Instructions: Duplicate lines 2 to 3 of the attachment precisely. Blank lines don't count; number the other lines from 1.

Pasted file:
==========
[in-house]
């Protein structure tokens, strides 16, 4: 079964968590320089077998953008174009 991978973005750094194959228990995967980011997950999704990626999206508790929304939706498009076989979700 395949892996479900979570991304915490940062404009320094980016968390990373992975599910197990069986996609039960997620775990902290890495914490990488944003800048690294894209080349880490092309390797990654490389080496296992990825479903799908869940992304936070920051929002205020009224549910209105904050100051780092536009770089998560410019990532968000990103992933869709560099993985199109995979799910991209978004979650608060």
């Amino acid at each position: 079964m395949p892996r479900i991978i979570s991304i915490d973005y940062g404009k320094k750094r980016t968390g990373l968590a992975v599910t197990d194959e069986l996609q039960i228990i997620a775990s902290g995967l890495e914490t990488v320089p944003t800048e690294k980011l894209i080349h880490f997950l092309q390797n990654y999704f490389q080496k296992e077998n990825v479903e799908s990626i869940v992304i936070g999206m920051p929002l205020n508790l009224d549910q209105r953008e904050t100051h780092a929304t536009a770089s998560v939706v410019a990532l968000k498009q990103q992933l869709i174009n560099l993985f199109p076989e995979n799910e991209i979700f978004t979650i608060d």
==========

């Protein structure tokens, strides 16, 4: 079964968590320089077998953008174009 991978973005750094194959228990995967980011997950999704990626999206508790929304939706498009076989979700 395949892996479900979570991304915490940062404009320094980016968390990373992975599910197990069986996609039960997620775990902290890495914490990488944003800048690294894209080349880490092309390797990654490389080496296992990825479903799908869940992304936070920051929002205020009224549910209105904050100051780092536009770089998560410019990532968000990103992933869709560099993985199109995979799910991209978004979650608060």
């Amino acid at each position: 079964m395949p892996r479900i991978i979570s991304i915490d973005y940062g404009k320094k750094r980016t968390g990373l968590a992975v599910t197990d194959e069986l996609q039960i228990i997620a775990s902290g995967l890495e914490t990488v320089p944003t800048e690294k980011l894209i080349h880490f997950l092309q390797n990654y999704f490389q080496k296992e077998n990825v479903e799908s990626i869940v992304i936070g999206m920051p929002l205020n508790l009224d549910q209105r953008e904050t100051h780092a929304t536009a770089s998560v939706v410019a990532l968000k498009q990103q992933l869709i174009n560099l993985f199109p076989e995979n799910e991209i979700f978004t979650i608060d």